Read this, please, and tell me if this is actually feasible…
It seems to me, with my somewhat lacking knowledge of physics, that a large number of variables would interfere with your targeting… asteroid composition (would affect how the blast would shape the orbit), surface irregularities (ditto), the blast perfection/shape/etc. (ditto ditto).
If it IS feasible, how likely is it that any government in the world (other than the US, England, France, China, and a few others) could/would actually DO it?
Anyone out there have a few extra nuclear warheads and some time? We could take out something on the moon for practice… then, when we have worked out the bugs, we can work on terrestrial targets!
It seems clear to me, based on my knowledge of physics (which actually is my field), that this could be done and would work. More to the point, would it be a good choice given all the alternative methods one nation could choose from if they want to whack another.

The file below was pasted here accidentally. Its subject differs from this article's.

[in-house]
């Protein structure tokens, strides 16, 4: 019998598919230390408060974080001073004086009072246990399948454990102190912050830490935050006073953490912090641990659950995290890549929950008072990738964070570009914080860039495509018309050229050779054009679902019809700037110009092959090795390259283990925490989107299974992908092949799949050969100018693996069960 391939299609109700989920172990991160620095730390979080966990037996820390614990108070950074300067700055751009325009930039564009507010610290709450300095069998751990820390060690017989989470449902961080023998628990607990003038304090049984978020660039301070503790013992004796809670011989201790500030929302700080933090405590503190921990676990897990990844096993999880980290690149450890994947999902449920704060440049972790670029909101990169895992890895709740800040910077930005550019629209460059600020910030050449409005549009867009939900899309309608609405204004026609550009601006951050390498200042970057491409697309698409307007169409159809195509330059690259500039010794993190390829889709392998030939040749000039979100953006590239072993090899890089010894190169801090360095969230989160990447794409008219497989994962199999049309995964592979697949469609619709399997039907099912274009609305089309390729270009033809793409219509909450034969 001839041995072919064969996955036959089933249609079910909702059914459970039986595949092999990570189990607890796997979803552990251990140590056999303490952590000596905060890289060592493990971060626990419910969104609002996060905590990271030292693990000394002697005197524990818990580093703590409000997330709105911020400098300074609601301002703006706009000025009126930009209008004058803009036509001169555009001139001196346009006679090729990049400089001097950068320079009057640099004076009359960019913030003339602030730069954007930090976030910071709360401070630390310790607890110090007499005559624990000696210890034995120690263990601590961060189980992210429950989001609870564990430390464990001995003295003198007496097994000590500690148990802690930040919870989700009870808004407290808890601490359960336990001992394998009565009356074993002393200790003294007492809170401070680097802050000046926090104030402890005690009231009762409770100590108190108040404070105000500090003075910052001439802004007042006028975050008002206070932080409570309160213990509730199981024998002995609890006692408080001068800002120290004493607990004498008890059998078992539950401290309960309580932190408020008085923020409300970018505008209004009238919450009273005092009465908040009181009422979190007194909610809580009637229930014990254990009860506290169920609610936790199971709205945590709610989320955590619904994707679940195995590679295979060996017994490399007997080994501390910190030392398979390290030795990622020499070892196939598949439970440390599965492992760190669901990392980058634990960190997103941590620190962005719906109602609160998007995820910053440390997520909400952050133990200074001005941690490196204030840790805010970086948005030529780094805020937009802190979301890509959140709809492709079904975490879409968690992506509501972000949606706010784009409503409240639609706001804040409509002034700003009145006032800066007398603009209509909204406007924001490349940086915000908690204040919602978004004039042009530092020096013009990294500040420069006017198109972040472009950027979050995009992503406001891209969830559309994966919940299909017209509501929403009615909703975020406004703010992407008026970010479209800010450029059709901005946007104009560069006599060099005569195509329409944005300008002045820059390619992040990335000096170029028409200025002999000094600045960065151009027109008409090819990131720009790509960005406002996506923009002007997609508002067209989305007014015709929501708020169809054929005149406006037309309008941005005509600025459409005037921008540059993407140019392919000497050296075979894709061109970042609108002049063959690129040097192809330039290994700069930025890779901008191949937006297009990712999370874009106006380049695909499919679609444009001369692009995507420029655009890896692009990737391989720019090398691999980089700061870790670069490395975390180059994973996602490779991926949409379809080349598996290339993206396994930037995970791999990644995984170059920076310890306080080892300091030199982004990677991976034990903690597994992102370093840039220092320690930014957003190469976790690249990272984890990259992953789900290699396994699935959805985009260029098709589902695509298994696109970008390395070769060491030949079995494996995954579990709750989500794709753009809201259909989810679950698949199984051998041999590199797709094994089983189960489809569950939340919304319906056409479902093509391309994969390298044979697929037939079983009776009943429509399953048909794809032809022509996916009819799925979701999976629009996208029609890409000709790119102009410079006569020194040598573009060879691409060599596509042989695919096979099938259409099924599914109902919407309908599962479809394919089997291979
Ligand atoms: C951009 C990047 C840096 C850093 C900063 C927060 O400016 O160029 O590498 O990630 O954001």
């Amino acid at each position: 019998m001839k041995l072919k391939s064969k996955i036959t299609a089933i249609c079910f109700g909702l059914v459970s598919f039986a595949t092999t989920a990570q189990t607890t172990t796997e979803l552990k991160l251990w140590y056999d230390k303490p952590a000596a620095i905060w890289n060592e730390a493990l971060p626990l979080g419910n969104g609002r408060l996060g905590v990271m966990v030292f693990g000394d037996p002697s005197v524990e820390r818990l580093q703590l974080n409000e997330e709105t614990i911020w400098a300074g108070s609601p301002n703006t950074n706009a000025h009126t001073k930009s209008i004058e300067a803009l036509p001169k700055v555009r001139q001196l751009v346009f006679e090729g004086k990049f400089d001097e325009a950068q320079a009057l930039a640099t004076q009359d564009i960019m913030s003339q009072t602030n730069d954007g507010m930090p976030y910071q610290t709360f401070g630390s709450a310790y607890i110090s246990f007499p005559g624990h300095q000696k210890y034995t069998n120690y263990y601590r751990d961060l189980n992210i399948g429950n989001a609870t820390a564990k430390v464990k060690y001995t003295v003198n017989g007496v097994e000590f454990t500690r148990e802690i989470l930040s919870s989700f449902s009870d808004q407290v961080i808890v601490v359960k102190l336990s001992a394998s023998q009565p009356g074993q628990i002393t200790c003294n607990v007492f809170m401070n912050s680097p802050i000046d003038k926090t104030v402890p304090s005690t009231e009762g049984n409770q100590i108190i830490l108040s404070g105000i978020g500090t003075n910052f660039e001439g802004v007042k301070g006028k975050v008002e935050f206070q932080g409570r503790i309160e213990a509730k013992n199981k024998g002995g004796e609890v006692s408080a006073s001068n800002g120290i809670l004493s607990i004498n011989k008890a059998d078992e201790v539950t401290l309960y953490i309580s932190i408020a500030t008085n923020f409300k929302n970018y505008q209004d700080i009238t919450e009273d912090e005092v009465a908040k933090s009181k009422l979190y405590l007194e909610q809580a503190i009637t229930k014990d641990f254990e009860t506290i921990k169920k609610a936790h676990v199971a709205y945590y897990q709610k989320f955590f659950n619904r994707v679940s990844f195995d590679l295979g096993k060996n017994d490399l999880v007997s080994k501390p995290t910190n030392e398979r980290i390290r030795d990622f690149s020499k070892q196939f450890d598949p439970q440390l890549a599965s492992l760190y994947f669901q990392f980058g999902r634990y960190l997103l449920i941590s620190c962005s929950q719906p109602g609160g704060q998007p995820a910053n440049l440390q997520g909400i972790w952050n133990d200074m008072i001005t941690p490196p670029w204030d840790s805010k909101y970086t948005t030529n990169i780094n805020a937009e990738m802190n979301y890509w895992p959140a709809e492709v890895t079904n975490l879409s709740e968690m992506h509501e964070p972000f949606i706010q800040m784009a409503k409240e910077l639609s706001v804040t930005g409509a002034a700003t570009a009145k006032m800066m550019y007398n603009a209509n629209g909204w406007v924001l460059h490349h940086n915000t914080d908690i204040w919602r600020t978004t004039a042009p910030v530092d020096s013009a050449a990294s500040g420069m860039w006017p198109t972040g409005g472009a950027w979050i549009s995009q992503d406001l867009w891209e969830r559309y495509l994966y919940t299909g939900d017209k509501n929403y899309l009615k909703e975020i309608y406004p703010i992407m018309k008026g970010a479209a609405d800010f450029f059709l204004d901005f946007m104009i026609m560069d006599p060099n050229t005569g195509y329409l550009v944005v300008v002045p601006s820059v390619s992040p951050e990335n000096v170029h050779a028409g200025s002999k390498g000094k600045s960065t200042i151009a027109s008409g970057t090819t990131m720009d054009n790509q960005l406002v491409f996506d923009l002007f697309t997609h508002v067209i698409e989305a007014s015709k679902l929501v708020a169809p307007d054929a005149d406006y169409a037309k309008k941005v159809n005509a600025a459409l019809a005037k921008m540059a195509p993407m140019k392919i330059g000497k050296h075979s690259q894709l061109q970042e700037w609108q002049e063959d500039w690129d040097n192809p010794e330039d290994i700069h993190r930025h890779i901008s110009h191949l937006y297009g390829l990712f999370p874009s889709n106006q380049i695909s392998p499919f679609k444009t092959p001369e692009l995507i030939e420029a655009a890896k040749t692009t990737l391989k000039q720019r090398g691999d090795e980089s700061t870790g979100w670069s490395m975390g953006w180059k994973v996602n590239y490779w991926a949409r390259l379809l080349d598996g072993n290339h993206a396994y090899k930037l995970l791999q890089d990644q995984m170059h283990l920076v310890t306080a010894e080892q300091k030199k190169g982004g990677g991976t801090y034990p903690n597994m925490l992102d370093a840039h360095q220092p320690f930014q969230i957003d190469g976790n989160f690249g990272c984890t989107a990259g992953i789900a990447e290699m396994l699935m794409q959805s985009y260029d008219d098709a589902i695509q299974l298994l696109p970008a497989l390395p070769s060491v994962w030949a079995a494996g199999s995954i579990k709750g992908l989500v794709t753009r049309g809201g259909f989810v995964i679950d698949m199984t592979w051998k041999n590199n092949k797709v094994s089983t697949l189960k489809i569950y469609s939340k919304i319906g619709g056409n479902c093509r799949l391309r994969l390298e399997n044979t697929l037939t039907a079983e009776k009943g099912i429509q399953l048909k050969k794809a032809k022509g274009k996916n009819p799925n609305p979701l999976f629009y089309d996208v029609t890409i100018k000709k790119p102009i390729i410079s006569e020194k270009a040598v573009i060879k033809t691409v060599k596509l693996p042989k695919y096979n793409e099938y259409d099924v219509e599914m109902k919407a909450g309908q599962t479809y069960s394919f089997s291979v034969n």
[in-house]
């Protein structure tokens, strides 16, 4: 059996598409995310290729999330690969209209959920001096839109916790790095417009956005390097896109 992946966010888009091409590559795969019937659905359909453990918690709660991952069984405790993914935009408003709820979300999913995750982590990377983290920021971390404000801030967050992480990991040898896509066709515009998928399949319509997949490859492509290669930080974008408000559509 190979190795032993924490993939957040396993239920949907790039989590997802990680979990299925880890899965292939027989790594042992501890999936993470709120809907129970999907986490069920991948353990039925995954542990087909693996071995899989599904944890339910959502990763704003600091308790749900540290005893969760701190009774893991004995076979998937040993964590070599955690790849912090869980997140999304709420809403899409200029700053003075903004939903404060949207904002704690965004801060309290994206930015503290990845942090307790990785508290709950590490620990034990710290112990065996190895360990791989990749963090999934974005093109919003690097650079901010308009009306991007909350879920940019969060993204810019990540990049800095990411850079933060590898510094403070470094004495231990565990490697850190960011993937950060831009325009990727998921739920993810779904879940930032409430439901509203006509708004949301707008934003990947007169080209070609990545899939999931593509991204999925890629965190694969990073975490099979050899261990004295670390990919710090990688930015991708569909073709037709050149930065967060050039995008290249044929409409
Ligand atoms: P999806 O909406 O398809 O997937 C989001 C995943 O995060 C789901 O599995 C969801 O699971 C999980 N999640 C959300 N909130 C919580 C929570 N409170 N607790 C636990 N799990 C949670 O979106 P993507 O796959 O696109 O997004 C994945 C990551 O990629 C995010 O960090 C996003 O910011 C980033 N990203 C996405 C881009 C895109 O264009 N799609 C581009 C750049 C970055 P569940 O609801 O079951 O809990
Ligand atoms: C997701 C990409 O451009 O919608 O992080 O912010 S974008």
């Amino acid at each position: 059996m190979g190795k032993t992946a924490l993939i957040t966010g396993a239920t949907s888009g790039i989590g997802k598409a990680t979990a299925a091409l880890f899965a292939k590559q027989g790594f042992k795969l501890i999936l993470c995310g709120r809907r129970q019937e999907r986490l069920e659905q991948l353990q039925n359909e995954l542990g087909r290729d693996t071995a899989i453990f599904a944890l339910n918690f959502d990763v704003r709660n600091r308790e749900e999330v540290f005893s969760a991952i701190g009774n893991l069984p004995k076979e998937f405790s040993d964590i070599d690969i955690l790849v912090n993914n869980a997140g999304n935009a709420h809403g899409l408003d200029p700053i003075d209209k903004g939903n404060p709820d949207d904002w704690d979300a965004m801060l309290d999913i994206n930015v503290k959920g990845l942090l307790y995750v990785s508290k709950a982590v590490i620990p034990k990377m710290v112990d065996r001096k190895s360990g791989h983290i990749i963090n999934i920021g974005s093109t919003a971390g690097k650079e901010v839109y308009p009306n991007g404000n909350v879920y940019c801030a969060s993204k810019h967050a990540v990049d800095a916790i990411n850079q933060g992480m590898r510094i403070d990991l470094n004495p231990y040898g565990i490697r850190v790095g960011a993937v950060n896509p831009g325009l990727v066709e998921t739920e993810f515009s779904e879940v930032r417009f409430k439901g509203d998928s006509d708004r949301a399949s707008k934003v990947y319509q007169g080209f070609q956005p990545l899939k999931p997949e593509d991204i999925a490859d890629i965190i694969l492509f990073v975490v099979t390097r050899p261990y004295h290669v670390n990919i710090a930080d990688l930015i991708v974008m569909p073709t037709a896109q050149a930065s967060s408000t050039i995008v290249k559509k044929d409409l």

The biggest negative is that it’d be quite alot of work. This isn’t something Iran and Iraq are going to do to one another. Rogue states may be able to put a rocket into space, but we’re talking making every one of five or ten or fifteen space missions successful, or else having a sufficiently diverse approach to the problem that losing a mission or two doesn’t spoil the whole show. One example of a prerequisite for this kind of work that a rogue state would be hard pressed to deliver: a network of large radio dishes scattered over many time zones and weather regions, so Mission Control could talk to their probe when they needed to.
Besides, it wouldn’t be that easy to hide what was being done. If Syria entered the field of space exploration, and had nine missions that the rest of the world saw running off to “asteroid rich” regions (such as they are), and they published no scientific results, and then Israel got cratered, somebody from the SDMB would start spreading ideas…
Sounds to me like these astronomers have read a number of the same science fiction books I have.